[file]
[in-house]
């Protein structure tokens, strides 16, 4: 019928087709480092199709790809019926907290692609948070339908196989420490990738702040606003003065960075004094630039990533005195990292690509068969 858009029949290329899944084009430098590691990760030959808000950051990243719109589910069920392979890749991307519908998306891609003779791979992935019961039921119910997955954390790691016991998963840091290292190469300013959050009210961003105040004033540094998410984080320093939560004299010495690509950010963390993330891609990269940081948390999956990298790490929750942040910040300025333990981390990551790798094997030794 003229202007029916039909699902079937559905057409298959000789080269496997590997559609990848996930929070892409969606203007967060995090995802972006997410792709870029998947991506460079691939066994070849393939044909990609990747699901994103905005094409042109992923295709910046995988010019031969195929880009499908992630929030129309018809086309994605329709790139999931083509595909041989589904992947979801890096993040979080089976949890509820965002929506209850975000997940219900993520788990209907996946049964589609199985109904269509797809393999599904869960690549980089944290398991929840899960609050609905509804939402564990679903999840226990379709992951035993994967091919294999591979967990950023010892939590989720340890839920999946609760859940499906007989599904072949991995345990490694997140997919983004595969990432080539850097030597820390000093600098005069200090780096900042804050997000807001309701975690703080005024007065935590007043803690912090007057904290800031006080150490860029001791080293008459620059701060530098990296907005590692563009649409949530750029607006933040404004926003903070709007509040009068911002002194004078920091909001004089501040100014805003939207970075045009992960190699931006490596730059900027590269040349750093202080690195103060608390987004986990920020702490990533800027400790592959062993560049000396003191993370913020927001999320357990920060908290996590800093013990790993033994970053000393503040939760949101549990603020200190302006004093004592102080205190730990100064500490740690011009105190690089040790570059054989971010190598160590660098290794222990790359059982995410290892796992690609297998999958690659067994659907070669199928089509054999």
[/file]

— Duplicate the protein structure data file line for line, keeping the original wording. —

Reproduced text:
[in-house]
């Protein structure tokens, strides 16, 4: 019928087709480092199709790809019926907290692609948070339908196989420490990738702040606003003065960075004094630039990533005195990292690509068969 858009029949290329899944084009430098590691990760030959808000950051990243719109589910069920392979890749991307519908998306891609003779791979992935019961039921119910997955954390790691016991998963840091290292190469300013959050009210961003105040004033540094998410984080320093939560004299010495690509950010963390993330891609990269940081948390999956990298790490929750942040910040300025333990981390990551790798094997030794 003229202007029916039909699902079937559905057409298959000789080269496997590997559609990848996930929070892409969606203007967060995090995802972006997410792709870029998947991506460079691939066994070849393939044909990609990747699901994103905005094409042109992923295709910046995988010019031969195929880009499908992630929030129309018809086309994605329709790139999931083509595909041989589904992947979801890096993040979080089976949890509820965002929506209850975000997940219900993520788990209907996946049964589609199985109904269509797809393999599904869960690549980089944290398991929840899960609050609905509804939402564990679903999840226990379709992951035993994967091919294999591979967990950023010892939590989720340890839920999946609760859940499906007989599904072949991995345990490694997140997919983004595969990432080539850097030597820390000093600098005069200090780096900042804050997000807001309701975690703080005024007065935590007043803690912090007057904290800031006080150490860029001791080293008459620059701060530098990296907005590692563009649409949530750029607006933040404004926003903070709007509040009068911002002194004078920091909001004089501040100014805003939207970075045009992960190699931006490596730059900027590269040349750093202080690195103060608390987004986990920020702490990533800027400790592959062993560049000396003191993370913020927001999320357990920060908290996590800093013990790993033994970053000393503040939760949101549990603020200190302006004093004592102080205190730990100064500490740690011009105190690089040790570059054989971010190598160590660098290794222990790359059982995410290892796992690609297998999958690659067994659907070669199928089509054999």